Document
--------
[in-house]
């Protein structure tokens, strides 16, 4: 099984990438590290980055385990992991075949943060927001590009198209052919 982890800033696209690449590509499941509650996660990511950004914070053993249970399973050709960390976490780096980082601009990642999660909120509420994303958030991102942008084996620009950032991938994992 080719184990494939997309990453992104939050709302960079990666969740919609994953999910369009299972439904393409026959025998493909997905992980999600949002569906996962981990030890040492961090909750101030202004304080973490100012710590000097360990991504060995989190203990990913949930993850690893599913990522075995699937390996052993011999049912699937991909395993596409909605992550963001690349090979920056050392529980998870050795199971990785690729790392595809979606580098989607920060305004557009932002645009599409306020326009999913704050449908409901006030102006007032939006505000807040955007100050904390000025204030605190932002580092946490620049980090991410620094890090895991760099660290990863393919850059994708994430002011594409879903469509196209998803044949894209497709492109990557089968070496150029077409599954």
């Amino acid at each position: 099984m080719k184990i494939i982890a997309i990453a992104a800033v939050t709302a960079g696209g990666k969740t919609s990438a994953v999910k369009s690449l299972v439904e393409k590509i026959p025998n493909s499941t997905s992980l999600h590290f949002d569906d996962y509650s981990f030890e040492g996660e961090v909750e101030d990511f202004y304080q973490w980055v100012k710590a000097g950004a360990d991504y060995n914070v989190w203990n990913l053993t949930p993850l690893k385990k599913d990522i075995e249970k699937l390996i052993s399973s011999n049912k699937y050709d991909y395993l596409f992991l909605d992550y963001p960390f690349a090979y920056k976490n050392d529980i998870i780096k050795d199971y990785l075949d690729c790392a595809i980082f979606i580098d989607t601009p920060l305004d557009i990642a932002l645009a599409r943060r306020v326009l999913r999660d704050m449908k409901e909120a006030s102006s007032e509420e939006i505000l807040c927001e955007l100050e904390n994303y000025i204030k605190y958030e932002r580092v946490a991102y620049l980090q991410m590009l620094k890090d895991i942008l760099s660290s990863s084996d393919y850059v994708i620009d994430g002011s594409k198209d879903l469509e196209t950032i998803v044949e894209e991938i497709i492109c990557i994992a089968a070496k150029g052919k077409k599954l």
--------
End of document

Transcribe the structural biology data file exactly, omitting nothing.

[in-house]
């Protein structure tokens, strides 16, 4: 099984990438590290980055385990992991075949943060927001590009198209052919 982890800033696209690449590509499941509650996660990511950004914070053993249970399973050709960390976490780096980082601009990642999660909120509420994303958030991102942008084996620009950032991938994992 080719184990494939997309990453992104939050709302960079990666969740919609994953999910369009299972439904393409026959025998493909997905992980999600949002569906996962981990030890040492961090909750101030202004304080973490100012710590000097360990991504060995989190203990990913949930993850690893599913990522075995699937390996052993011999049912699937991909395993596409909605992550963001690349090979920056050392529980998870050795199971990785690729790392595809979606580098989607920060305004557009932002645009599409306020326009999913704050449908409901006030102006007032939006505000807040955007100050904390000025204030605190932002580092946490620049980090991410620094890090895991760099660290990863393919850059994708994430002011594409879903469509196209998803044949894209497709492109990557089968070496150029077409599954």
């Amino acid at each position: 099984m080719k184990i494939i982890a997309i990453a992104a800033v939050t709302a960079g696209g990666k969740t919609s990438a994953v999910k369009s690449l299972v439904e393409k590509i026959p025998n493909s499941t997905s992980l999600h590290f949002d569906d996962y509650s981990f030890e040492g996660e961090v909750e101030d990511f202004y304080q973490w980055v100012k710590a000097g950004a360990d991504y060995n914070v989190w203990n990913l053993t949930p993850l690893k385990k599913d990522i075995e249970k699937l390996i052993s399973s011999n049912k699937y050709d991909y395993l596409f992991l909605d992550y963001p960390f690349a090979y920056k976490n050392d529980i998870i780096k050795d199971y990785l075949d690729c790392a595809i980082f979606i580098d989607t601009p920060l305004d557009i990642a932002l645009a599409r943060r306020v326009l999913r999660d704050m449908k409901e909120a006030s102006s007032e509420e939006i505000l807040c927001e955007l100050e904390n994303y000025i204030k605190y958030e932002r580092v946490a991102y620049l980090q991410m590009l620094k890090d895991i942008l760099s660290s990863s084996d393919y850059v994708i620009d994430g002011s594409k198209d879903l469509e196209t950032i998803v044949e894209e991938i497709i492109c990557i994992a089968a070496k150029g052919k077409k599954l």